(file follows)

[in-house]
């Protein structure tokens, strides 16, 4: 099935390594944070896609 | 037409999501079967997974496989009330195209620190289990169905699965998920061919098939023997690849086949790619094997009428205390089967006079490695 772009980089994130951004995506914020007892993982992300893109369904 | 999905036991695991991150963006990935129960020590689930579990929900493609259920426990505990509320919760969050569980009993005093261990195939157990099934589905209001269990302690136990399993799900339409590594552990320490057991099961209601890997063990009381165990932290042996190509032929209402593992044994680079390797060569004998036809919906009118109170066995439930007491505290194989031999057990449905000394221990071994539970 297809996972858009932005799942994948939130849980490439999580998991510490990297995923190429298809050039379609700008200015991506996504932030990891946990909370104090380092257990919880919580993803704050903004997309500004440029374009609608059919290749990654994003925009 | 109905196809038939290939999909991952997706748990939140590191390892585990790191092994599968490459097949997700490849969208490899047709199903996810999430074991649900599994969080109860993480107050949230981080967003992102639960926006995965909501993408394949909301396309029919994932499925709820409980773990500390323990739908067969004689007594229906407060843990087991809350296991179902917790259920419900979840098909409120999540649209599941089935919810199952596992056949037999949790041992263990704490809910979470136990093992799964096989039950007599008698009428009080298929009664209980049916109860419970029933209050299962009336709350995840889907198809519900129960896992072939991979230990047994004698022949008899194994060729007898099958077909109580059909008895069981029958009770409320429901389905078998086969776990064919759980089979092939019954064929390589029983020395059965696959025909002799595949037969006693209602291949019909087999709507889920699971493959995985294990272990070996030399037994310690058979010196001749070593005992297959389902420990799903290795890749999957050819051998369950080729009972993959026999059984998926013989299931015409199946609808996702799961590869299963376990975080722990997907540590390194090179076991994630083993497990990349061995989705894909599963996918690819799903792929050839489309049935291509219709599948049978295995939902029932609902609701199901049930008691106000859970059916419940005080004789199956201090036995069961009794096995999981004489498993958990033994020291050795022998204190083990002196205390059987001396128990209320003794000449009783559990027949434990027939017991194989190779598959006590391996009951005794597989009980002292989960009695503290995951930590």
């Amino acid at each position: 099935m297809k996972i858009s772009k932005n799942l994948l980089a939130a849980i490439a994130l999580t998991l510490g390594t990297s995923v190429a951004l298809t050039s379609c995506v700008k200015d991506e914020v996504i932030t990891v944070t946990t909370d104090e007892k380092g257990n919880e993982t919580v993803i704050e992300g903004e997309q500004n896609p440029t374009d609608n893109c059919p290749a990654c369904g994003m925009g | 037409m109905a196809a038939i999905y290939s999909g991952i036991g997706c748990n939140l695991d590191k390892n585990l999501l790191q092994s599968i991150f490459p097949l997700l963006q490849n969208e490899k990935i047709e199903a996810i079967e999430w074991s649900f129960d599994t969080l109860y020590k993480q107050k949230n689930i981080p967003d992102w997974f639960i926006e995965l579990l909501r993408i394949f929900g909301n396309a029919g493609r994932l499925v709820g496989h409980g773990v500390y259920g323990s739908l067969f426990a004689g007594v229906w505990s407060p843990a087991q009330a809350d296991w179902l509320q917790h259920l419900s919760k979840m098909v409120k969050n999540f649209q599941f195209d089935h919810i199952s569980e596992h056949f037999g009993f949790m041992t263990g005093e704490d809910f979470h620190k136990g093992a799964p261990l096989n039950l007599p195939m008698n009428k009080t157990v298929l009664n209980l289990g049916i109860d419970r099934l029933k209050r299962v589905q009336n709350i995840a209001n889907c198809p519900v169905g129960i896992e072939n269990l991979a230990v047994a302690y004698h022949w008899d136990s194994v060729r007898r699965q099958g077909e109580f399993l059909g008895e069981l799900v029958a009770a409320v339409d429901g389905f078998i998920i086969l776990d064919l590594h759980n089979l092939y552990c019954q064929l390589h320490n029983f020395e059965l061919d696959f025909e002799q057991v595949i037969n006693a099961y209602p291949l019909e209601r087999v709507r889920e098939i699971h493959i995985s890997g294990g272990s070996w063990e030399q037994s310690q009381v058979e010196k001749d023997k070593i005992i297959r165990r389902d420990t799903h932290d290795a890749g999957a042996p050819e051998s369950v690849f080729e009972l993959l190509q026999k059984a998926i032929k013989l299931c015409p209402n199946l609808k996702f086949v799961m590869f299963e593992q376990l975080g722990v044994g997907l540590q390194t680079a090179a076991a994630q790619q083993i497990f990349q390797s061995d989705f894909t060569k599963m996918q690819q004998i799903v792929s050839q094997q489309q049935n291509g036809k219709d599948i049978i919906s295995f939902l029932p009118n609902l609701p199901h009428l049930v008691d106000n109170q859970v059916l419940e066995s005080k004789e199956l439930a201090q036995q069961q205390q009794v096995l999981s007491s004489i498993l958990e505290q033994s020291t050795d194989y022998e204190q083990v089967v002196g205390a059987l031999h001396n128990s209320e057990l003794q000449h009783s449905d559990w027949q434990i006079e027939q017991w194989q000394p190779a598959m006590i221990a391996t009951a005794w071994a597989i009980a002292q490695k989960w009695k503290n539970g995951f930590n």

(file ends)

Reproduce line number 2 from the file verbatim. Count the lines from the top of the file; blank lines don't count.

């Protein structure tokens, strides 16, 4: 099935390594944070896609 | 037409999501079967997974496989009330195209620190289990169905699965998920061919098939023997690849086949790619094997009428205390089967006079490695 772009980089994130951004995506914020007892993982992300893109369904 | 999905036991695991991150963006990935129960020590689930579990929900493609259920426990505990509320919760969050569980009993005093261990195939157990099934589905209001269990302690136990399993799900339409590594552990320490057991099961209601890997063990009381165990932290042996190509032929209402593992044994680079390797060569004998036809919906009118109170066995439930007491505290194989031999057990449905000394221990071994539970 297809996972858009932005799942994948939130849980490439999580998991510490990297995923190429298809050039379609700008200015991506996504932030990891946990909370104090380092257990919880919580993803704050903004997309500004440029374009609608059919290749990654994003925009 | 109905196809038939290939999909991952997706748990939140590191390892585990790191092994599968490459097949997700490849969208490899047709199903996810999430074991649900599994969080109860993480107050949230981080967003992102639960926006995965909501993408394949909301396309029919994932499925709820409980773990500390323990739908067969004689007594229906407060843990087991809350296991179902917790259920419900979840098909409120999540649209599941089935919810199952596992056949037999949790041992263990704490809910979470136990093992799964096989039950007599008698009428009080298929009664209980049916109860419970029933209050299962009336709350995840889907198809519900129960896992072939991979230990047994004698022949008899194994060729007898099958077909109580059909008895069981029958009770409320429901389905078998086969776990064919759980089979092939019954064929390589029983020395059965696959025909002799595949037969006693209602291949019909087999709507889920699971493959995985294990272990070996030399037994310690058979010196001749070593005992297959389902420990799903290795890749999957050819051998369950080729009972993959026999059984998926013989299931015409199946609808996702799961590869299963376990975080722990997907540590390194090179076991994630083993497990990349061995989705894909599963996918690819799903792929050839489309049935291509219709599948049978295995939902029932609902609701199901049930008691106000859970059916419940005080004789199956201090036995069961009794096995999981004489498993958990033994020291050795022998204190083990002196205390059987001396128990209320003794000449009783559990027949434990027939017991194989190779598959006590391996009951005794597989009980002292989960009695503290995951930590």